Echeveria sanyatwe is a succulent that belongs to the Crassulaceae family. The rosettes are broad and open.
The leaves that grow are tapered and have a rare powdery peach color with a tinge of pink.
The leaves are thick and broaden as they grow upward with a slight tip at the top. These succulents can grow up to 8 inches in height.
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Echeveria Sanyatwe Care Guide
Echeveria Sanyatwe requires a substantial amount of light in order to thrive. They should receive at least four to five hours of bright, direct light on a daily basis. Placing your plant outdoors during the summer months will help it to thrive.
Echeveria Sanyatwe that does not receive enough light will become elongated and leggy, often ‘reaching’ towards the closest source of light. It is also unlikely that they will flower. If you have your plant on a windowsill, turn the plant occasionally to ensure that all sides of your plant get enough sun.
On the other hand, too many hours of intense, direct sunlight can result in sunburn.
Echeveria Sanyatwe, like most succulents, does not require much water as they store water in their fleshy leaves. Wait until the soil has dried out completely before watering your plant, and then give it a good watering, making sure the excess water drains out from the pot.
If you water too much or too little, your Echeveria Sanyatwe will start to wilt, wrinkle, or drop leaves. However, it is better to err on the side of under-watering, as they can quickly succumb to root rot if overwatered. With that in mind, Echeveria Sanyatwe should never be kept in damp soil.
When watering Echeveria Sanyatwe, always water the soil directly and avoid allowing water to sit on the rosette of the succulent as this can lead to rot and fungal disease.
During the spring and summer, this succulent will need to be watered more frequently than it will in the winter.
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Echeveria Sanyatwe requires a well-draining, porous growing medium to help keep excess moisture away from the roots. Standard soil for cactus potting is sufficient for this succulent, which can be found at most nurseries and garden centers.
If growing in containers, make sure there are drainage holes in the bottom to allow water to drain from the soil. Soil that is constantly damp or doesn’t drain well will result in root rot.
6 Best Soil for Succulents in Pots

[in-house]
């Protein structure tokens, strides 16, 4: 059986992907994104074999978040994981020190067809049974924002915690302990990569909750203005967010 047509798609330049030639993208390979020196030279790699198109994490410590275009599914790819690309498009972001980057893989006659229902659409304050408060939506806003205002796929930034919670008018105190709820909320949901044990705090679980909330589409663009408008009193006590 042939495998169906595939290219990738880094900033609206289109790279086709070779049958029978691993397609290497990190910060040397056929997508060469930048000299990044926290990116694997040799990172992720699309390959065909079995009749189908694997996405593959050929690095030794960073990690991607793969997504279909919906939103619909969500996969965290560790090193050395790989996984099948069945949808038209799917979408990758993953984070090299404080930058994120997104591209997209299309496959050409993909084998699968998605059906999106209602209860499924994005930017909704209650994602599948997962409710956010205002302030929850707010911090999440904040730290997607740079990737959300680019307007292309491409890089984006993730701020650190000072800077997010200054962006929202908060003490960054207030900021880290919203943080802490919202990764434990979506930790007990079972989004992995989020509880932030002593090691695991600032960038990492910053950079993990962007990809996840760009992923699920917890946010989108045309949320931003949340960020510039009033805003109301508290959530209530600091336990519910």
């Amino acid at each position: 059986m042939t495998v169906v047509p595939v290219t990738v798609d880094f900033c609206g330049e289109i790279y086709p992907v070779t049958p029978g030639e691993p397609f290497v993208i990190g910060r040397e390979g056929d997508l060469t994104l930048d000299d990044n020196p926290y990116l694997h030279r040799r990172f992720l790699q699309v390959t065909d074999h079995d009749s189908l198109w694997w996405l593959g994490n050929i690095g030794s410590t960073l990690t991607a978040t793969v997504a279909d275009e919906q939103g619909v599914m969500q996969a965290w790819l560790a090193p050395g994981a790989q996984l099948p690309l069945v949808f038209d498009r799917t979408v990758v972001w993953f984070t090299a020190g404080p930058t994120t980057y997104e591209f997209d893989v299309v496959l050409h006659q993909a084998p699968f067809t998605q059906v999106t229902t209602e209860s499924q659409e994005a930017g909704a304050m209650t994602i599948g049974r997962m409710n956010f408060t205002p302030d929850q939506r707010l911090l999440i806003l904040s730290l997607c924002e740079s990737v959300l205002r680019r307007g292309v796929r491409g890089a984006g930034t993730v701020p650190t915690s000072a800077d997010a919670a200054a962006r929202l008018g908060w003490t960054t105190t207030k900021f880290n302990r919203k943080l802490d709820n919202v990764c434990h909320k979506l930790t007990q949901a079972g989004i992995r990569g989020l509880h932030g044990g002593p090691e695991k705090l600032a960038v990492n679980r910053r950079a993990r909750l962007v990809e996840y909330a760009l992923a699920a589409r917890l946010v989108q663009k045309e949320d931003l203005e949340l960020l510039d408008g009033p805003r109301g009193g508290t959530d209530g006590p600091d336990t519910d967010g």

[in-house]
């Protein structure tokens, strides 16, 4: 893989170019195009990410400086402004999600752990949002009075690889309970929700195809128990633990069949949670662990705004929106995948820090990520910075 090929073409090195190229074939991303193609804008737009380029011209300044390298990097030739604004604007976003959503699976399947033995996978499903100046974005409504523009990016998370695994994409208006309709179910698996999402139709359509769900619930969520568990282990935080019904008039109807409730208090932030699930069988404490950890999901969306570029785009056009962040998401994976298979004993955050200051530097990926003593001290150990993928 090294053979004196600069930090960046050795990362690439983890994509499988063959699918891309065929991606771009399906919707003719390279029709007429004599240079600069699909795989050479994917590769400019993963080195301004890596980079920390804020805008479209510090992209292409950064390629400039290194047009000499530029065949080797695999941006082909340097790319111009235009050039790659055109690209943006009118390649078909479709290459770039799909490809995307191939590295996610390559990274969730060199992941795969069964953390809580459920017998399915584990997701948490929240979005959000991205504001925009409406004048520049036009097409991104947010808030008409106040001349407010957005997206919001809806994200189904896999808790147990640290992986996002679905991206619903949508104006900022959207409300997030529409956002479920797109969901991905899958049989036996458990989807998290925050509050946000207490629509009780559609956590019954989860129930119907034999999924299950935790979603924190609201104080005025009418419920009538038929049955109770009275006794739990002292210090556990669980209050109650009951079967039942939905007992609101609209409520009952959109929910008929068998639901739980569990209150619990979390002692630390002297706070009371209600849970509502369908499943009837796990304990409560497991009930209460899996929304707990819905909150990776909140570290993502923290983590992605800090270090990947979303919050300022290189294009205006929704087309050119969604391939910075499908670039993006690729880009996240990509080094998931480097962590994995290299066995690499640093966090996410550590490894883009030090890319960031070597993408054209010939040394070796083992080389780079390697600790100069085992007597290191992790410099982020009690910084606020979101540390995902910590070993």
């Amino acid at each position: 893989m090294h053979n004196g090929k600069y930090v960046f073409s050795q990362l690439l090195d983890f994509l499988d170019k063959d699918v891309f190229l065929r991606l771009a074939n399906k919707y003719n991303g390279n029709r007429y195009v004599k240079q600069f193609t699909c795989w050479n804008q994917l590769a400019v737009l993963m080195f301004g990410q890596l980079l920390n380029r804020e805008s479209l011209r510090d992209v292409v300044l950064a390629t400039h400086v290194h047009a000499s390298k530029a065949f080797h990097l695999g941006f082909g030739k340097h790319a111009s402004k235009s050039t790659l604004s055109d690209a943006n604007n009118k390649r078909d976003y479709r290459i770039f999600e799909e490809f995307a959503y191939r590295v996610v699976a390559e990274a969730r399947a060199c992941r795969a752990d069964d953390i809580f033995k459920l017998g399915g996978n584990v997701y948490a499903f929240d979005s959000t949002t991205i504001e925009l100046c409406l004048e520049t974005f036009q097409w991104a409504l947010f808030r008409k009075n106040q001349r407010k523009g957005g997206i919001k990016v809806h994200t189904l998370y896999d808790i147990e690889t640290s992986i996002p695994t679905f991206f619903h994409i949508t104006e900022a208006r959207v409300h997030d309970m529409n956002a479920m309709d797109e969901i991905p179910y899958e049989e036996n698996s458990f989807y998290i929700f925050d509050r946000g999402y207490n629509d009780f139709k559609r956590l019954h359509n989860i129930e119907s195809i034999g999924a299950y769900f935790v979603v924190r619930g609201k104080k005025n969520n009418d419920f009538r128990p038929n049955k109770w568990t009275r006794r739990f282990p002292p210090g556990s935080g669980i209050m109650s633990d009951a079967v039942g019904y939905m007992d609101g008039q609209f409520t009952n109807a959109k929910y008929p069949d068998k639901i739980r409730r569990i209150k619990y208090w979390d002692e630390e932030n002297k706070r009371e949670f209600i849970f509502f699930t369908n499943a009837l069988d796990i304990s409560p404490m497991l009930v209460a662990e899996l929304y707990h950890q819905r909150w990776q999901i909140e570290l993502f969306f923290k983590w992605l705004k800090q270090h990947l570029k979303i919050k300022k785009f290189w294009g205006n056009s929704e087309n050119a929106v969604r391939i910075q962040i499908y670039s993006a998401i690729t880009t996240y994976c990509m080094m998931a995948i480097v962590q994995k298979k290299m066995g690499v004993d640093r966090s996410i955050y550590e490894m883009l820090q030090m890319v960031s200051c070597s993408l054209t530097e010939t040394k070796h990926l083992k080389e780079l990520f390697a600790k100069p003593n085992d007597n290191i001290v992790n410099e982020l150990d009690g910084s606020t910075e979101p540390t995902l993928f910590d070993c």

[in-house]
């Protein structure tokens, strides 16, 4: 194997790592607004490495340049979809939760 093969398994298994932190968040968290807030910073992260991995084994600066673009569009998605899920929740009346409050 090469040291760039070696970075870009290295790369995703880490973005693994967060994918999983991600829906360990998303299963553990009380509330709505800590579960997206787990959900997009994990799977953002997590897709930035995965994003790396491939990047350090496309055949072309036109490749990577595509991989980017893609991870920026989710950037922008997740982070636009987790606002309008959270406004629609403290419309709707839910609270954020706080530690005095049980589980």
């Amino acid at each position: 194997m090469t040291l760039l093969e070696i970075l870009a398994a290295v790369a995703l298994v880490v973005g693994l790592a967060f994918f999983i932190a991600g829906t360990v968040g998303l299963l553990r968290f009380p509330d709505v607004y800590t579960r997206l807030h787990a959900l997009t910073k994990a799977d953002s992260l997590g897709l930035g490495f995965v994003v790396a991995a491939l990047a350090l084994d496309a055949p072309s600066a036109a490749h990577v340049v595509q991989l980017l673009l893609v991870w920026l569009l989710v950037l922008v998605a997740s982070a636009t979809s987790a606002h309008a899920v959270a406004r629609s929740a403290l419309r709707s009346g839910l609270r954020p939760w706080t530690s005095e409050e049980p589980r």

Echeveria Sanyatwe thrives in hot, dry conditions. For the most part, they do not tolerate cold temperatures or cold drafts well and too much humidity can lead to root rot. Echeveria Sanyatwe grows well indoors in average room conditions with around 40% – 50% humidity.
During the spring and summer months, your indoor Echeveria Sanyatwe needs temperatures of between 65 and 80°F (18 – 27°C). During the winter, a few degrees lower will be ideal. Outdoors, this succulent loves warm summers of at least 19°C or 20°C.
Generally, fertilizing is not a requirement for Echeveria Sanyatwe as they are accustomed to growing in nutrient-poor soil, which makes them susceptible to fertilizer burn if over-fertilized.
However, if you want to encourage healthy growth, you can use a cactus or succulent fertilizer or low-nitrogen mix that has been diluted 3 or 4 times more than the recommended dose.
Only feed a small amount every 2 or 3 weeks during the spring and summer months which is their active growing period.
Potting and Repotting
When choosing a pot or container to grow an Echeveria Sanyatwe in, it is important to choose the right size. As a rule of thumb for all succulents, choose a pot that is slightly larger than the root ball. This helps to ensure the soil doesn’t stay too damp.
Echeveria Sanyatwe does not require frequent repotting and should only be repotted once they have outgrown their previous container. To repot an Echeveria Sanyatwe, ensure that the soil is completely dry before removing it from its potting container. Repotting in the spring is usually recommended as the plant will be entering into its active growing period.
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Propagating Echeveria Sanyatwe
Echeveria Sanyatwe propagates mainly through offsets, leaf cuttings, and seeds. A mature plant will produce offsets from its main stem, which can be separated and propagated as a separate plant. Alternatively, it can be propagated through leaf cuttings.
If the succulent has already formed several rosettes, it is particularly easy to propagate. All you have to do is cut off the rosettes. The offshoots should be at least two centimeters in diameter.
The best time to cut off the rosettes is May. Pluck apart the individual rosettes, then plant them separately.